A desi keyboard for Indian languages

Simulator Guru Prasad has developed a keyboard suited for Indian languages

Updated - July 02, 2018 06:19 pm IST

Published - July 02, 2018 04:55 pm IST

 Guru Prasad with his Ka-naada keyboard for Indian languages

Guru Prasad with his Ka-naada keyboard for Indian languages

A small room on a terrace in Uttarahalli, Bengaluru, is bursting with a big idea. It is the office of KaNaada Phonetics Pvt Ltd which has just launched their new product, ‘Ka-Naada’, in April this year.

Ka-Naada (ka-naada.com) is a patented keyboard layout available as both hardware (with a USB cable) and software. It groups letters according to phonetics, creating a more intuitive interface for languages based on the Brahmi (the common ancestor of Indian scripts) script. The keyboard is available in multiple languages: Kannada, Gujarati, Gurumukhi, Malayalam, Tulu, Oriya and more. A user can switch languages, using the keyboard of one script to type in another. The current keyboard requires QWERTY for certain commands, such as the control and function keys. The future version of Ka-Naada will have these commands as well.

A long time coming

The idea was born in 2009 when Guru Prasad — a simulator based in Orlando, Florida — saw children struggling to learn their mother tongues. With a Ph.D in industrial engineering (simulation systems) he is an expert in simulation, network architecture, distributed systems and systems modeling. The QWERTY keyboard, he determined, was unfit for Indian languages. Navigating a keyboard meant for English disrupted ‘native thinking’. He worked predominantly with linguist Professor BVK Sastry at theYoga-Samskrutham University in Florida, and a few others, to find a solution. The Ka-Naada keyboard layout was finalised by 2011, the first prototype was done by 2012 and the first full keyboard, by 2015. It was an uncomfortable square shape, and had to be redesigned to be rectangular.

KaNaada has received funding from associations such as Kannada Praadhikaara and ITBT (Department of Information Technology, Biotechnology and Science and Technology of Government of Karnataka) and design assistance from the Micro, Small and Medium Enterprises (MSME), Centre of Excellence, IISc. They received their patent in 2017.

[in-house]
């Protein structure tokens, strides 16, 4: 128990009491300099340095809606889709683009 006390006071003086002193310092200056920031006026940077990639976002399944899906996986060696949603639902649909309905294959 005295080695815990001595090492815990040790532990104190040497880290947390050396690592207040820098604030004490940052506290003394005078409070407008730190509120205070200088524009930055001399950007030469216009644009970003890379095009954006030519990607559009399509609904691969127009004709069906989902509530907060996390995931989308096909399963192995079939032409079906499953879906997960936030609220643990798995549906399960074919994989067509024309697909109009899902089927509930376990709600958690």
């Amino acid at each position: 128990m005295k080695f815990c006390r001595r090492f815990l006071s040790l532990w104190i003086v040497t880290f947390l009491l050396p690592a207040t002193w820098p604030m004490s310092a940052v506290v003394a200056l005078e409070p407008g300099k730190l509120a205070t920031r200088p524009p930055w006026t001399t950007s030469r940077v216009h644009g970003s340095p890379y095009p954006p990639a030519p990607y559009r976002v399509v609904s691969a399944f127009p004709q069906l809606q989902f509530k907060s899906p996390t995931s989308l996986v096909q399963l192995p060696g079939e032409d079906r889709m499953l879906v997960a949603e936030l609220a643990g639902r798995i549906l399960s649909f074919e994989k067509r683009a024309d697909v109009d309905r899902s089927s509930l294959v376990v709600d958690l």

“The response, particularly, has been very overwhelming,” Prasad says. “It is highly intuitive for users, right from the get go. Children, particularly, are thrilled to use it. I have heard comments like, Maine aankhe band karke, type kiya (I was able to type with my eyes closed), from them. For adults, there were some training issues because they are so accustomed to QWERTY. We are trying to work to come closer to that keyboard ergonomically.” While maintaining their current layout, the company is experimenting with the size and qualities of the keys and keyboard for the most user-friendly combinations.

For Prasad, the most fascinating part of his journey has been reviving the script of his mother-tongue — Tulu. “The language came alive. All of a sudden, we have a user interface for Tulu. It is the same with Kashmiri (in the Sharada script) and for all the other languages that might go out of use. This might be a boon, that we can keep them alive through our children.”

Increase accessibility

The entrepreneur lights up when asked about the potential of his product. It could open up job opportunities for those in the rural areas who do not know English. It could be a key learning device, and he plans on introducing a toy keyboard for children to use, as they learn their mother tongue. It could be used in government offices, for desktop publishing, or by visually-impaired users. It will soon be available in foreign languages, including Malay, Sinhalese, and Nepalese, which are all Brahmi-based.

As his dreams grow, so does his work. Currently, the entrepreneur is juggling production, research and development, and marketing. He receives his supplies from vendors across the country and is co-sharing a production facility in Bengaluru. However, a large machine has been ordered in anticipation of a full-scale production unit. He has now tied up with NGOs and is working with overseas students who come as part of a Youth Ambassador programme to distribute the keyboard in various rural schools in India.

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